Colorado rivers feel the impact of low water levels in 2012

By: Andrew Reid Email
By: Andrew Reid Email

Grand Junction, Colo. (KKCO) – Water levels were low in 2012 hurting commercial use on Colorado’s rivers. It's the second highest drop since 1990, but the impact was not felt as much on the western slope.

In a recent report, conducted by the Colorado River Outfitters Association, overall Colorado’s rafting industry showed a solid drop in the number of user days in 2012.

However, the Colorado River between Glenwood Springs and Utah was the second most used in the state, second only to the Arkansas River.

Tom Kleinschnitz, chairmen of Colorado River Outfitters explains that the lower levels just bring in different clients "levels were pretty low and that made for more family trips, so that changed some of the clientele, some of the early clientele are people that really like that adrenaline or fast moving water that didn't appear for very long this last year, so we were able to take family trips and more of the youth groups sooner."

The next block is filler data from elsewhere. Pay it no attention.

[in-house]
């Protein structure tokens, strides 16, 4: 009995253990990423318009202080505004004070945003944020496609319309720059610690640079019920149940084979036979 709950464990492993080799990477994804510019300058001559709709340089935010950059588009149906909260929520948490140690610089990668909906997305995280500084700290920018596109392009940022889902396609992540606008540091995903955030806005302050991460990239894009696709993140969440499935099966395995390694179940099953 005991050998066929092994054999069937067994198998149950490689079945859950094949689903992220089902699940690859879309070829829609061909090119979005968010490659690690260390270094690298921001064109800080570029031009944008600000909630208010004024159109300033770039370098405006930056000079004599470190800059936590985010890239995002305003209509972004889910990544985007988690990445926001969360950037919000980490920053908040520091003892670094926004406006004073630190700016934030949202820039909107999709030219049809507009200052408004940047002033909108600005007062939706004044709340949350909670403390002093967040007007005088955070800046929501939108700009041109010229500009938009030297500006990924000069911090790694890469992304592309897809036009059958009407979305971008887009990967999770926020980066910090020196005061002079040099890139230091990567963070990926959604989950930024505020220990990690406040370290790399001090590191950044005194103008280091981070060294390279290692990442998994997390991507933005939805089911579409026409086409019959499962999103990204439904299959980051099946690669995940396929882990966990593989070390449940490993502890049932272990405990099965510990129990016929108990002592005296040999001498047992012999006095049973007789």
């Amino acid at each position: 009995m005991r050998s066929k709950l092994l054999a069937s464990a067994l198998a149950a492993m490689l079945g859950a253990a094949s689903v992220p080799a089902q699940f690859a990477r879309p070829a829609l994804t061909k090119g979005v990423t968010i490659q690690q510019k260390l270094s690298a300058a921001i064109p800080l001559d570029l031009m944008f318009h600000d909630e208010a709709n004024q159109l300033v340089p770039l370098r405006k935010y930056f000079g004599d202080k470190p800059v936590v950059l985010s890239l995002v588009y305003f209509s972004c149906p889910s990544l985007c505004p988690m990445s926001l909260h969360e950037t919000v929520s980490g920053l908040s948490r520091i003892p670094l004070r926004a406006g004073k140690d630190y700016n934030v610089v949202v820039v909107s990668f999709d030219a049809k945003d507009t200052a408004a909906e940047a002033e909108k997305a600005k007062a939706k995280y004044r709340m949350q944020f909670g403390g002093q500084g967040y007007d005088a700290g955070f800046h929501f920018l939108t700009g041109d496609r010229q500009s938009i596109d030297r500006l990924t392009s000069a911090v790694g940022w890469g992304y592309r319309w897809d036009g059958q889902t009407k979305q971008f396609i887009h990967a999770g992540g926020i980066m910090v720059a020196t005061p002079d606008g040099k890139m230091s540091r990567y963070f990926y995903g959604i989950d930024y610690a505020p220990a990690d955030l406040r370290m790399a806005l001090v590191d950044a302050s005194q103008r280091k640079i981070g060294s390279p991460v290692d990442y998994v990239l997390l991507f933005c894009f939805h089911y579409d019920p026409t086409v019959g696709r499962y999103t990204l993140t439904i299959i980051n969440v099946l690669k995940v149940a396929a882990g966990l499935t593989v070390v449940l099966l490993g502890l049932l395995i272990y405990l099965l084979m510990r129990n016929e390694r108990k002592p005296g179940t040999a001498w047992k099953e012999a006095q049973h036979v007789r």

In 2012, the Colorado River from Glenwood Springs down had an economic impact of just under 20 million dollars. Overall the total economic impact in the state from rafting was over one hundred million dollars. The River Outfitters have been collecting data on Colorado Rivers for the past 20 years.


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